Phar Lap at Trentham Racecourse, 1913February 22nd, 2012
Phar Lap at Trentham Racecourse. Making New Zealand: Negatives and prints from the Making New Zealand Centennial collection. Ref: MNZ-2372-1/2-F.
The winningest horse of the Depression years, Phar Lap started out as a gangly, wart-faced non-placer. Born in Timaru, he had a good pedigree, and cash-strapped Sydney horse trainer Harry Telford persuaded businessman David J Davis to buy him from the Trentham sales in 1927.
Telford and Davis got Phar Lap at a good price, but when the two year-old arrived in Australia, they were unimpressed with their purchase. Davis was furious and wanted out – Telford agreed to train the horse for free, in return for two-thirds of any potential winnings.
A rocky start in 1929 – four unplaced races and an unimpressive showing for the rest of the year – turned into a long winning streak and an historic win at the 1930 Melbourne Cup.
In the hard years of the Great Depression, Phar Lap became an Australian icon and a cause for celebration. He tended to win his races by several lengths, and "Phar Lap first, day light second" became the commentator's call.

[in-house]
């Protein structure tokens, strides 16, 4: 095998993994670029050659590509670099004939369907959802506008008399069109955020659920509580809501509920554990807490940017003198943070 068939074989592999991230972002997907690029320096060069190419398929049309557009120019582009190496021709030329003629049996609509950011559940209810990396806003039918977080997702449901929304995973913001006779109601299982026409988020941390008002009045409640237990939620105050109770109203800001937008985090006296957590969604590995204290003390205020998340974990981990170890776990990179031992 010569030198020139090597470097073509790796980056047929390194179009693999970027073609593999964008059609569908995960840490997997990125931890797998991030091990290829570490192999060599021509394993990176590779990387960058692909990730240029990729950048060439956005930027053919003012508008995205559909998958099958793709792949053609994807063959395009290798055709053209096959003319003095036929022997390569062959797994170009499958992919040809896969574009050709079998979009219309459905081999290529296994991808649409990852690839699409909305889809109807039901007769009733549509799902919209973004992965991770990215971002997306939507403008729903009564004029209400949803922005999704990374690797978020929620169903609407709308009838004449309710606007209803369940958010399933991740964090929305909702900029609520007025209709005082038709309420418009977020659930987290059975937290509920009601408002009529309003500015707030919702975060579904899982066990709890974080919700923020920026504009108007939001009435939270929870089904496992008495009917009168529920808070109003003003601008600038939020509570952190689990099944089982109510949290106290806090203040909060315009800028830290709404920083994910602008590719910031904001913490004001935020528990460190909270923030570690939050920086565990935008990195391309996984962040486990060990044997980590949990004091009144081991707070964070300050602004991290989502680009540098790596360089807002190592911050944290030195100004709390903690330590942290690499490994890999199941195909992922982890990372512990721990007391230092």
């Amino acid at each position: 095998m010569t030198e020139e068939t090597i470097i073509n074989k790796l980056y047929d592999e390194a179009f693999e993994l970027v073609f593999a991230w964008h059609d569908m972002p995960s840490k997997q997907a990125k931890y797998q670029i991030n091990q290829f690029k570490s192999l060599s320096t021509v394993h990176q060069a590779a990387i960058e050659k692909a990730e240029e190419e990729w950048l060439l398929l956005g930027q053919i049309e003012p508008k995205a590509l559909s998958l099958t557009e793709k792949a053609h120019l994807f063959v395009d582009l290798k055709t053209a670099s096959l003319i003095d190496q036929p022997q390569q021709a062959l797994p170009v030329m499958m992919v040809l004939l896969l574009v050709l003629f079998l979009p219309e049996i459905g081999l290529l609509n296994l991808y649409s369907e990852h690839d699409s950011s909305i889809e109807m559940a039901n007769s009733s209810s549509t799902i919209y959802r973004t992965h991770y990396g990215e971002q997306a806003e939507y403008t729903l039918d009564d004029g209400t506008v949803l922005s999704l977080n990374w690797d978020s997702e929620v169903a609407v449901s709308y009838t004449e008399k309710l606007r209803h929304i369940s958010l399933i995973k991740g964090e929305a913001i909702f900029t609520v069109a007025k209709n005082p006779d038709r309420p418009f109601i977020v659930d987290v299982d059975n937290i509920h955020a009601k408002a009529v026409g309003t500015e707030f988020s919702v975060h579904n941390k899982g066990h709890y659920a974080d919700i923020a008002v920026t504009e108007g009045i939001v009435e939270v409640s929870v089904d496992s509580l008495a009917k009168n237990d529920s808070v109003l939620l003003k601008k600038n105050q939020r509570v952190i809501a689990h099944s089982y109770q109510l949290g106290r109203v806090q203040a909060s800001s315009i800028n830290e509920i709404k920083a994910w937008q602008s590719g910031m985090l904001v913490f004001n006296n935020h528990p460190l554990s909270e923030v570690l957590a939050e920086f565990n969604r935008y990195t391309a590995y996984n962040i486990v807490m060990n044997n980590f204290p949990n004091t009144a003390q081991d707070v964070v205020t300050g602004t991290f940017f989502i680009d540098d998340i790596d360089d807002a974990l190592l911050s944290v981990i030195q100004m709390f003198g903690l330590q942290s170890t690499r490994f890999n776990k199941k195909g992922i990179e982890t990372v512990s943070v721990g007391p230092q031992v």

Phar Lap travelled to the Americas, winning the rich Agua Caliente Handicap in Mexico. In an extraordinary performance, Phar Lap went from second-to-last to win by three lengths. The race was broadcast over the radio in Australia, and Phar Lap fans went crazy. However, it was his last race.
The next month in San Francisco, he developed a fever, and died the same day. Despite two autopsies, the cause of death was not determined, leaving the suspicion that he had been deliberately poisoned.
In death, he has been split between his birth and adoptive homelands: Te Papa in Wellington holds his skeleton, Australia’s Museum Victoria has his skin, and the National Museum of Australia in Canberra has his heart. Yes, really.